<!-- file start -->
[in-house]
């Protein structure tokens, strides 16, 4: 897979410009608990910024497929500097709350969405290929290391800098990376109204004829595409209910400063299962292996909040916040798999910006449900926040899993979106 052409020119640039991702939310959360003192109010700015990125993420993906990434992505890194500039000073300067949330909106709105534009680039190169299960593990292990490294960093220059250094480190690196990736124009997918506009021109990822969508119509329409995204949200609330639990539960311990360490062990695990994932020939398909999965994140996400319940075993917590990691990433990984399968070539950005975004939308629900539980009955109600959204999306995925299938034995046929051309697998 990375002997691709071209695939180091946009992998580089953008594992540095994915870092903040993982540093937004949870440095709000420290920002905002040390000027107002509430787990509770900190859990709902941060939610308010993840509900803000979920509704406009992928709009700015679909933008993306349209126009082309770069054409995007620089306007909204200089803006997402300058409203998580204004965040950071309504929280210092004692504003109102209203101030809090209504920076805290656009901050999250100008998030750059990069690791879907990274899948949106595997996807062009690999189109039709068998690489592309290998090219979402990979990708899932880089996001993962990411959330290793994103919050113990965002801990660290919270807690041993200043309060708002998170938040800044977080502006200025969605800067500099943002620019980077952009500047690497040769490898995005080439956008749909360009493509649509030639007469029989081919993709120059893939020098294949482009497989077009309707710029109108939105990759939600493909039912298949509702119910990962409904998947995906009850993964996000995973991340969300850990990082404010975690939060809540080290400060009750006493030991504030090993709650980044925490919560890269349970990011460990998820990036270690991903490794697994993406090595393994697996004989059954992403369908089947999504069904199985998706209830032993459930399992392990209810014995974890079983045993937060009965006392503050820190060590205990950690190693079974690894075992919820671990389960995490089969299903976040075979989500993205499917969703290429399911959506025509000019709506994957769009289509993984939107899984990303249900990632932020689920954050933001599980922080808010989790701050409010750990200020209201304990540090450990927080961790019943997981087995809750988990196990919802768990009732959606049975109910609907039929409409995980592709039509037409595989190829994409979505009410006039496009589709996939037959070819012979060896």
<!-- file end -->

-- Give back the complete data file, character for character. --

[in-house]
């Protein structure tokens, strides 16, 4: 897979410009608990910024497929500097709350969405290929290391800098990376109204004829595409209910400063299962292996909040916040798999910006449900926040899993979106 052409020119640039991702939310959360003192109010700015990125993420993906990434992505890194500039000073300067949330909106709105534009680039190169299960593990292990490294960093220059250094480190690196990736124009997918506009021109990822969508119509329409995204949200609330639990539960311990360490062990695990994932020939398909999965994140996400319940075993917590990691990433990984399968070539950005975004939308629900539980009955109600959204999306995925299938034995046929051309697998 990375002997691709071209695939180091946009992998580089953008594992540095994915870092903040993982540093937004949870440095709000420290920002905002040390000027107002509430787990509770900190859990709902941060939610308010993840509900803000979920509704406009992928709009700015679909933008993306349209126009082309770069054409995007620089306007909204200089803006997402300058409203998580204004965040950071309504929280210092004692504003109102209203101030809090209504920076805290656009901050999250100008998030750059990069690791879907990274899948949106595997996807062009690999189109039709068998690489592309290998090219979402990979990708899932880089996001993962990411959330290793994103919050113990965002801990660290919270807690041993200043309060708002998170938040800044977080502006200025969605800067500099943002620019980077952009500047690497040769490898995005080439956008749909360009493509649509030639007469029989081919993709120059893939020098294949482009497989077009309707710029109108939105990759939600493909039912298949509702119910990962409904998947995906009850993964996000995973991340969300850990990082404010975690939060809540080290400060009750006493030991504030090993709650980044925490919560890269349970990011460990998820990036270690991903490794697994993406090595393994697996004989059954992403369908089947999504069904199985998706209830032993459930399992392990209810014995974890079983045993937060009965006392503050820190060590205990950690190693079974690894075992919820671990389960995490089969299903976040075979989500993205499917969703290429399911959506025509000019709506994957769009289509993984939107899984990303249900990632932020689920954050933001599980922080808010989790701050409010750990200020209201304990540090450990927080961790019943997981087995809750988990196990919802768990009732959606049975109910609907039929409409995980592709039509037409595989190829994409979505009410006039496009589709996939037959070819012979060896």